A "new trail" for Indians leading to equal citizenship, maximum self-sufficiency, and full participation in American life was endorsed today by Secretary of the Interior Stewart L. Udall.
Secretary Udall endorsed the "new trail" approach in announcing the completion of a 77-page report by a Task Force on Indian Affairs which he appointed earlier in February.
"Preparing the new trail will require the collaboration of the Indians, State and local governments, and the American people," Secretary Udall said.
"We plan to place emphasis on Indian development rather than on termination in the belief that this approach will win the cooperative response from our Indian citizens which is the keystone of a successful program," he said.
The Task Force report which Secretary Udall released today states that "placing greater emphasis on termination than on Indian development impairs Indian morale and produces a hostile or apathetic response which greatly limits the effectiveness of the Federal Indian program."
The report cites, however, the beneficial nature of Federal programs which treat Indians and other Americans the same, such as the Social Security Act, the Area Redevelopment Act, and Public Laws 815 and 874 of the 81st Congress, which provide Federal aid to public school districts in federally-impacted areas.
The Task Force report also urges that eligibility for special Federal service be withdrawn from "Indians with substantial incomes and superior educational experience, who are as competent as most non-Indians to look after their own affairs."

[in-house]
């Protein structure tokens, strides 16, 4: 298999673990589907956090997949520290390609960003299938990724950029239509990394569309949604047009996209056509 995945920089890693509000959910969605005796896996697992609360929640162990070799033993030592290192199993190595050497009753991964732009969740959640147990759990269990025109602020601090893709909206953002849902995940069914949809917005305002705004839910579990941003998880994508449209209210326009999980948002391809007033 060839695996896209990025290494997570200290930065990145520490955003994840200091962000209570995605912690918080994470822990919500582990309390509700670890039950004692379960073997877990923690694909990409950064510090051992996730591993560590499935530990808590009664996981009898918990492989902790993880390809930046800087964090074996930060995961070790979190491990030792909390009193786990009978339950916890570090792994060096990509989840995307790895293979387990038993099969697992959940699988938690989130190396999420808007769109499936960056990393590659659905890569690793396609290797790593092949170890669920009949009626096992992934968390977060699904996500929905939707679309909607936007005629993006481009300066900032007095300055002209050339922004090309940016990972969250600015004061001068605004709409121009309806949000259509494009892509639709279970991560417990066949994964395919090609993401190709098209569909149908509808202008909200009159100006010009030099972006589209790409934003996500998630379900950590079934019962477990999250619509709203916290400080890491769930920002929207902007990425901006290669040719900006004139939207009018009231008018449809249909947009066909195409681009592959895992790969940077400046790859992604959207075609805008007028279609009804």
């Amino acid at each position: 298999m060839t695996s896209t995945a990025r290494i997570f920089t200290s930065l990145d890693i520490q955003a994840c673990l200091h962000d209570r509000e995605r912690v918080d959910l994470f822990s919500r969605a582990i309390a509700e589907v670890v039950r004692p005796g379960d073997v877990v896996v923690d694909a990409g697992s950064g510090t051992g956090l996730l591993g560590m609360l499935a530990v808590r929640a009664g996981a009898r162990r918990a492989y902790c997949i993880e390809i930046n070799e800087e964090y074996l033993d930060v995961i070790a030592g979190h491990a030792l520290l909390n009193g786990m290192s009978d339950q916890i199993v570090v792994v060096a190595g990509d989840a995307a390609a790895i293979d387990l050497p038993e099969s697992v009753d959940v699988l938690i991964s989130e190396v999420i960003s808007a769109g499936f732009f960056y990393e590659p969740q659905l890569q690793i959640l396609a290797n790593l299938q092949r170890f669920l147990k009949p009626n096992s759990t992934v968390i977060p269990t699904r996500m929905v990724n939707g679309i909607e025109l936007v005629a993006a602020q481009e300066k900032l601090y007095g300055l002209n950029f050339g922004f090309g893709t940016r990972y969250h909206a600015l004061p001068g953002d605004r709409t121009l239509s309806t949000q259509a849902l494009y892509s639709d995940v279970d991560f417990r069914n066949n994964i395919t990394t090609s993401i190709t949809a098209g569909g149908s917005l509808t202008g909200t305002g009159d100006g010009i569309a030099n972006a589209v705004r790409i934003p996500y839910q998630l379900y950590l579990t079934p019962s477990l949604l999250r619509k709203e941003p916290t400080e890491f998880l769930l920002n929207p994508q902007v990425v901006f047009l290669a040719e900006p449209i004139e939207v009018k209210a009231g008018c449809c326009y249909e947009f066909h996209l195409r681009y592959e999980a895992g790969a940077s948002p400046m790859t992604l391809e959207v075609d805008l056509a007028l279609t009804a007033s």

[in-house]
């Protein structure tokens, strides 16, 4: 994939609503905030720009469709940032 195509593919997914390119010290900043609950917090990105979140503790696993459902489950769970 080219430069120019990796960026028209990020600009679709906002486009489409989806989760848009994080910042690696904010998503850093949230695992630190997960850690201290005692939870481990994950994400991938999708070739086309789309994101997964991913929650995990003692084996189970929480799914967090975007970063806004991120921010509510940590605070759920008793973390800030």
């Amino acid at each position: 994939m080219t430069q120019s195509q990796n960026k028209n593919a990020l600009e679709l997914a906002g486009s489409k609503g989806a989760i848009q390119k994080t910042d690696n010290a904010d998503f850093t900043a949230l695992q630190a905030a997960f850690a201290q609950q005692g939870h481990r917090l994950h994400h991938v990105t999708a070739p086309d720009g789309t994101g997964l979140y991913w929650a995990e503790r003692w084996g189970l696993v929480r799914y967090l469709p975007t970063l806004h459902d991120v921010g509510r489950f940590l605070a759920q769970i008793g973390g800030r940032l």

Calling attention to the serious shortage of employment opportunities for Indians, the report recommends development of Indian-owned resources, more vigorous efforts to attract industries to reservation areas, and an expanded program of vocational training and placement. It also calls for the creation of a special Reservation Development loan Fund and expansion of the present Revolving Loan Fund maintained by "The Bureau of Indian Affairs".
The Task Force notes that in some areas, reservation development is complicated by the fact that Indian land allotments have many owners who either cannot be located or will not agree on how the property is to be used. It recommends transferring these fractionated holdings to the tribe and permitting the latter to compensate the owners through some system of deferred payment. In cases where such lands can produce income through timber leasing, the Task Force recommends that the Secretary of the Interior seek authority from Congress to negotiate leases and distribute the proceeds among the Indian owners, without having first to obtain their consent.